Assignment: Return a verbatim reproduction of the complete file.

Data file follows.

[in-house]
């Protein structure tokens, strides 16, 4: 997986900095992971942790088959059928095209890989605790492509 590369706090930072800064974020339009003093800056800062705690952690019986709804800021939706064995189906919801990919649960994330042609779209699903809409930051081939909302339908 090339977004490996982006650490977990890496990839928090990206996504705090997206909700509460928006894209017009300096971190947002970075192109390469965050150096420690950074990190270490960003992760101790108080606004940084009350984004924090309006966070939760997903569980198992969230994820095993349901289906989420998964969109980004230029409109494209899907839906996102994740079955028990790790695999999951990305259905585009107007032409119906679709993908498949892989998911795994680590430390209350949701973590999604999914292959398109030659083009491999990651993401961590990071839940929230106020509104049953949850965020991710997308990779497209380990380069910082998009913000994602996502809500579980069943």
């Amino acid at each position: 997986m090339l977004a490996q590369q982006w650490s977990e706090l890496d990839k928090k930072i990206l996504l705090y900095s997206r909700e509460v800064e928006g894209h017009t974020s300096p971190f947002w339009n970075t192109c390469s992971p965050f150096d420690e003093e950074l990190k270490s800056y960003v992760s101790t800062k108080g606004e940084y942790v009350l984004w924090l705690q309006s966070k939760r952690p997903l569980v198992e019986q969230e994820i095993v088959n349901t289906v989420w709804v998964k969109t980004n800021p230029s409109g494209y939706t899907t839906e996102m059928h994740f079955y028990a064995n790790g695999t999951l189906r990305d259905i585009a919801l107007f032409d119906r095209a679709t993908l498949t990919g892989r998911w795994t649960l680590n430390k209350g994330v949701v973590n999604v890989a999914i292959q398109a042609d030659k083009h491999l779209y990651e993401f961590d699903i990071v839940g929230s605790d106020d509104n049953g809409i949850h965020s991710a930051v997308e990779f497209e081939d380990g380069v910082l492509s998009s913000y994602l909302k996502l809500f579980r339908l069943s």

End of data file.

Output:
[in-house]
């Protein structure tokens, strides 16, 4: 997986900095992971942790088959059928095209890989605790492509 590369706090930072800064974020339009003093800056800062705690952690019986709804800021939706064995189906919801990919649960994330042609779209699903809409930051081939909302339908 090339977004490996982006650490977990890496990839928090990206996504705090997206909700509460928006894209017009300096971190947002970075192109390469965050150096420690950074990190270490960003992760101790108080606004940084009350984004924090309006966070939760997903569980198992969230994820095993349901289906989420998964969109980004230029409109494209899907839906996102994740079955028990790790695999999951990305259905585009107007032409119906679709993908498949892989998911795994680590430390209350949701973590999604999914292959398109030659083009491999990651993401961590990071839940929230106020509104049953949850965020991710997308990779497209380990380069910082998009913000994602996502809500579980069943």
């Amino acid at each position: 997986m090339l977004a490996q590369q982006w650490s977990e706090l890496d990839k928090k930072i990206l996504l705090y900095s997206r909700e509460v800064e928006g894209h017009t974020s300096p971190f947002w339009n970075t192109c390469s992971p965050f150096d420690e003093e950074l990190k270490s800056y960003v992760s101790t800062k108080g606004e940084y942790v009350l984004w924090l705690q309006s966070k939760r952690p997903l569980v198992e019986q969230e994820i095993v088959n349901t289906v989420w709804v998964k969109t980004n800021p230029s409109g494209y939706t899907t839906e996102m059928h994740f079955y028990a064995n790790g695999t999951l189906r990305d259905i585009a919801l107007f032409d119906r095209a679709t993908l498949t990919g892989r998911w795994t649960l680590n430390k209350g994330v949701v973590n999604v890989a999914i292959q398109a042609d030659k083009h491999l779209y990651e993401f961590d699903i990071v839940g929230s605790d106020d509104n049953g809409i949850h965020s991710a930051v997308e990779f497209e081939d380990g380069v910082l492509s998009s913000y994602l909302k996502l809500f579980r339908l069943s």